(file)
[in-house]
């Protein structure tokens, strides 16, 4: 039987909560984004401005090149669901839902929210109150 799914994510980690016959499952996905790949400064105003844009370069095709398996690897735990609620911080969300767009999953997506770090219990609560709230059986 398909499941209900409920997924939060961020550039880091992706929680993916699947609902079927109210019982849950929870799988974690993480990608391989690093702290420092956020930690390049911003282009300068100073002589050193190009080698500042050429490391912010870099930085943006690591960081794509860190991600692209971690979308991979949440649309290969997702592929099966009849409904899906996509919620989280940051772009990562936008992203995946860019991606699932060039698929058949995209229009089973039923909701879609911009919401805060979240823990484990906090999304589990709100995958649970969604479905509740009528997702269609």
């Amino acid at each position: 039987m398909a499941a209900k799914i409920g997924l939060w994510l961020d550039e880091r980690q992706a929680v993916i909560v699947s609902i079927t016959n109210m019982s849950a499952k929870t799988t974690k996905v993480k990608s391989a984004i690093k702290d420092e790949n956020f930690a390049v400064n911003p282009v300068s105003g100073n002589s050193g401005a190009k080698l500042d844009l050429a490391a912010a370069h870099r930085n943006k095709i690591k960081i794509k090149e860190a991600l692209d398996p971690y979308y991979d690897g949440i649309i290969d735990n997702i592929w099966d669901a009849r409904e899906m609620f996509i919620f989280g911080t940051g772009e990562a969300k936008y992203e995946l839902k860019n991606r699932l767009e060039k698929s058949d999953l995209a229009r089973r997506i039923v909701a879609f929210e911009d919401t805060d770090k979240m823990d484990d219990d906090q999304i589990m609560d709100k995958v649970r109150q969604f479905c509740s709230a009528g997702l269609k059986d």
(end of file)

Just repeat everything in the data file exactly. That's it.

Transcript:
[in-house]
């Protein structure tokens, strides 16, 4: 039987909560984004401005090149669901839902929210109150 799914994510980690016959499952996905790949400064105003844009370069095709398996690897735990609620911080969300767009999953997506770090219990609560709230059986 398909499941209900409920997924939060961020550039880091992706929680993916699947609902079927109210019982849950929870799988974690993480990608391989690093702290420092956020930690390049911003282009300068100073002589050193190009080698500042050429490391912010870099930085943006690591960081794509860190991600692209971690979308991979949440649309290969997702592929099966009849409904899906996509919620989280940051772009990562936008992203995946860019991606699932060039698929058949995209229009089973039923909701879609911009919401805060979240823990484990906090999304589990709100995958649970969604479905509740009528997702269609």
């Amino acid at each position: 039987m398909a499941a209900k799914i409920g997924l939060w994510l961020d550039e880091r980690q992706a929680v993916i909560v699947s609902i079927t016959n109210m019982s849950a499952k929870t799988t974690k996905v993480k990608s391989a984004i690093k702290d420092e790949n956020f930690a390049v400064n911003p282009v300068s105003g100073n002589s050193g401005a190009k080698l500042d844009l050429a490391a912010a370069h870099r930085n943006k095709i690591k960081i794509k090149e860190a991600l692209d398996p971690y979308y991979d690897g949440i649309i290969d735990n997702i592929w099966d669901a009849r409904e899906m609620f996509i919620f989280g911080t940051g772009e990562a969300k936008y992203e995946l839902k860019n991606r699932l767009e060039k698929s058949d999953l995209a229009r089973r997506i039923v909701a879609f929210e911009d919401t805060d770090k979240m823990d484990d219990d906090q999304i589990m609560d709100k995958v649970r109150q969604f479905c509740s709230a009528g997702l269609k059986d």